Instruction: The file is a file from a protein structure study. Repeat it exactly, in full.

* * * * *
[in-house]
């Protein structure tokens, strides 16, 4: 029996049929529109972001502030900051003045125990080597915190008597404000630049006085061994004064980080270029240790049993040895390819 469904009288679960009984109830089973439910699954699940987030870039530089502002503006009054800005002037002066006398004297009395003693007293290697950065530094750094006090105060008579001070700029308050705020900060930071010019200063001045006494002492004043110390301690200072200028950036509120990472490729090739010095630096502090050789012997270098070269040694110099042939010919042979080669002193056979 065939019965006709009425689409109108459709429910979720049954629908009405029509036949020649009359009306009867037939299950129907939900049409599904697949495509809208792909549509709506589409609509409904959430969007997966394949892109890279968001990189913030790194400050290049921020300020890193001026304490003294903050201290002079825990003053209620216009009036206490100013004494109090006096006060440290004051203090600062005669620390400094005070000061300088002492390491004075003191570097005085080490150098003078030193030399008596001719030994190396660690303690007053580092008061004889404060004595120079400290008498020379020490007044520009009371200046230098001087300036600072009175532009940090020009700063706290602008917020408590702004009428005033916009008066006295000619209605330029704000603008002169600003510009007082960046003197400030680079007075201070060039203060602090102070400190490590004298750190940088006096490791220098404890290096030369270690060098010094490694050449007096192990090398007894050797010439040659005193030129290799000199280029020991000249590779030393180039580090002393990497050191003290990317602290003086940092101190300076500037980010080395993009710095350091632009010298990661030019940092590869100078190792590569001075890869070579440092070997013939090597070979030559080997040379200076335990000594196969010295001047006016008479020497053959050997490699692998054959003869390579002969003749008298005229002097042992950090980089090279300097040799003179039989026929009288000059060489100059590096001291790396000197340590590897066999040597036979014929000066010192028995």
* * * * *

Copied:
[in-house]
């Protein structure tokens, strides 16, 4: 029996049929529109972001502030900051003045125990080597915190008597404000630049006085061994004064980080270029240790049993040895390819 469904009288679960009984109830089973439910699954699940987030870039530089502002503006009054800005002037002066006398004297009395003693007293290697950065530094750094006090105060008579001070700029308050705020900060930071010019200063001045006494002492004043110390301690200072200028950036509120990472490729090739010095630096502090050789012997270098070269040694110099042939010919042979080669002193056979 065939019965006709009425689409109108459709429910979720049954629908009405029509036949020649009359009306009867037939299950129907939900049409599904697949495509809208792909549509709506589409609509409904959430969007997966394949892109890279968001990189913030790194400050290049921020300020890193001026304490003294903050201290002079825990003053209620216009009036206490100013004494109090006096006060440290004051203090600062005669620390400094005070000061300088002492390491004075003191570097005085080490150098003078030193030399008596001719030994190396660690303690007053580092008061004889404060004595120079400290008498020379020490007044520009009371200046230098001087300036600072009175532009940090020009700063706290602008917020408590702004009428005033916009008066006295000619209605330029704000603008002169600003510009007082960046003197400030680079007075201070060039203060602090102070400190490590004298750190940088006096490791220098404890290096030369270690060098010094490694050449007096192990090398007894050797010439040659005193030129290799000199280029020991000249590779030393180039580090002393990497050191003290990317602290003086940092101190300076500037980010080395993009710095350091632009010298990661030019940092590869100078190792590569001075890869070579440092070997013939090597070979030559080997040379200076335990000594196969010295001047006016008479020497053959050997490699692998054959003869390579002969003749008298005229002097042992950090980089090279300097040799003179039989026929009288000059060489100059590096001291790396000197340590590897066999040597036979014929000066010192028995």